Tuesday, November 6 was a historic night for elections both in Swarthmore and across the country due to upsets and voter turnout, the latter of which was considerably higher from Swarthmore students than in 2014. On the national level, Democrats won back the U.S. House of Representatives with one of those seats being Mary Gay Scanlon’s, a Swarthmore resident who won a newly-redistricted seat. Due to a couple of key wins, Republicans managed to hold onto the U.S. Senate.
With a Get Out the Vote committee, food truck, flyers across campus and chalk reading Remember Nov 9, 2016?, there was much emphasis on student voting prior to Tuesday. According to Emily Weisgrau, chair of the Get Out the Vote committee, the number of students who took the vans in 2018 is roughly equal to the total number of students who voted by any means in the midterms elections in 2014 — about 200 students. This signals a large increase in participation over the 2014 elections, in which 84 students used the vans. The dataset does not include how many students took alternative transportation to the polls or how many voted absentee in 2018.
Despite the rain, there appeared to be a steady flow of students using the college-provided vans throughout the day. Some students noted that officials at the polling place said that voter turnout was the highest they’d seen.
Dana Homer ’21, who walked to her polling place, was impressed with voter turnout.
“There was already a line, which is good because it means high turnout,” she said.
Across the country, 113 million people voted in the midterm elections (about 49 percent of eligible voters), which is the first time over 100 million people have voted in the midterms.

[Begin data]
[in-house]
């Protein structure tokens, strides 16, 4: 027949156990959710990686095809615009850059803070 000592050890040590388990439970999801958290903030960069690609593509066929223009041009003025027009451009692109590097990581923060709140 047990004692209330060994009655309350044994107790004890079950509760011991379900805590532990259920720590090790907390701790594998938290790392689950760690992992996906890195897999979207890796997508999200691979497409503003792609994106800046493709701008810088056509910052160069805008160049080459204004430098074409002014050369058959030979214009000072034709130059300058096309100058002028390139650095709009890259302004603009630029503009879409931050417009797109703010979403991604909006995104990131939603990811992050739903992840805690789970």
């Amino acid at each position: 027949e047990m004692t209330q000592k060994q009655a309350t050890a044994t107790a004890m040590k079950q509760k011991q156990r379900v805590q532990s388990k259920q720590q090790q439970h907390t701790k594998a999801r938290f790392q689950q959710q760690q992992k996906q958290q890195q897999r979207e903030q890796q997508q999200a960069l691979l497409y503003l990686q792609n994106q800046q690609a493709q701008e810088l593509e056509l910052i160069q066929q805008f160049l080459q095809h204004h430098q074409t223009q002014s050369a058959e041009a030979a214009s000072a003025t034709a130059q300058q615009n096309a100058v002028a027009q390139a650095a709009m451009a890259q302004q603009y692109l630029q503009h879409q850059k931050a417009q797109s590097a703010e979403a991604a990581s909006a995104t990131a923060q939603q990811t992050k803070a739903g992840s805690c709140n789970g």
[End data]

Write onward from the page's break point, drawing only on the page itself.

Democrats won all the Pennsylvania races that Swarthmore students voted in. In the race for State House in the 161st district, incumbent Leanne Krueger-Braneky (D) beat her Republican challenger, Patti Rodgers Morrisette.
In a tightly contested race for State Senate, Tim Kearney, the mayor of Swarthmore, upset Republican incumbent Tom McGarrigle. According to the Delco Times, Kearney, who was called an “elitist liberal professor” during the campaign, received 54,027 votes while McGarrigle got 46,963.
Mary Gay Scanlon (D) won the U.S. House of Representatives election for the 5th district, which now includes Swarthmore. She won with 65 percent of the vote, and her opponent, Pearl Kim (R), received 35 percent. Her supporters were featured on ABC’s national broadcast, which had a reporter at the Inn at Swarthmore, where her campaign was gathered for election night. Scanlon, the first congresswoman from Delaware County, is one of four women who won House races in Pennsylvania, victories which have changed the previously all-male group of representatives.
For the U.S. Senate, incumbent Democrat Bob Casey retained his seat with 55.6 percent of the vote while Republican challenger Lou Barletta got 42.8 percent. Barletta has closely allied himself with President Trump, who won Pennsylvania in 2016. Dale Kerns, the candidate from the Libertarian Party, received 1 percent, and Neal Gale, the Green Party candidate, received 0.6 percent.